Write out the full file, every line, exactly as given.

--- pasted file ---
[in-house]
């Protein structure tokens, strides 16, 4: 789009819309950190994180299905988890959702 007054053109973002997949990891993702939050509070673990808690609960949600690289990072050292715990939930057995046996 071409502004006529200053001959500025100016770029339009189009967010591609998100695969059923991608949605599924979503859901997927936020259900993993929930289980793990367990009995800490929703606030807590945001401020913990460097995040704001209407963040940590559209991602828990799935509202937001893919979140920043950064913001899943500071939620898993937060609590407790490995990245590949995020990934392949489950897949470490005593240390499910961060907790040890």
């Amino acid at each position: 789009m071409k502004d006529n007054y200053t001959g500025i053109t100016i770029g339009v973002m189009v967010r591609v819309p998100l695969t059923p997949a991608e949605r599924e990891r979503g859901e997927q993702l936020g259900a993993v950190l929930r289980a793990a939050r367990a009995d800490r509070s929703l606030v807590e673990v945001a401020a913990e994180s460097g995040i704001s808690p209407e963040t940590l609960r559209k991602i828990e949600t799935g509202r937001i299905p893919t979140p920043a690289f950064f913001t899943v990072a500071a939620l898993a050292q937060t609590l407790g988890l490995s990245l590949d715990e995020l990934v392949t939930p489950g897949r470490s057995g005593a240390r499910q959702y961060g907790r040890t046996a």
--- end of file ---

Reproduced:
[in-house]
């Protein structure tokens, strides 16, 4: 789009819309950190994180299905988890959702 007054053109973002997949990891993702939050509070673990808690609960949600690289990072050292715990939930057995046996 071409502004006529200053001959500025100016770029339009189009967010591609998100695969059923991608949605599924979503859901997927936020259900993993929930289980793990367990009995800490929703606030807590945001401020913990460097995040704001209407963040940590559209991602828990799935509202937001893919979140920043950064913001899943500071939620898993937060609590407790490995990245590949995020990934392949489950897949470490005593240390499910961060907790040890």
């Amino acid at each position: 789009m071409k502004d006529n007054y200053t001959g500025i053109t100016i770029g339009v973002m189009v967010r591609v819309p998100l695969t059923p997949a991608e949605r599924e990891r979503g859901e997927q993702l936020g259900a993993v950190l929930r289980a793990a939050r367990a009995d800490r509070s929703l606030v807590e673990v945001a401020a913990e994180s460097g995040i704001s808690p209407e963040t940590l609960r559209k991602i828990e949600t799935g509202r937001i299905p893919t979140p920043a690289f950064f913001t899943v990072a500071a939620l898993a050292q937060t609590l407790g988890l490995s990245l590949d715990e995020l990934v392949t939930p489950g897949r470490s057995g005593a240390r499910q959702y961060g907790r040890t046996a």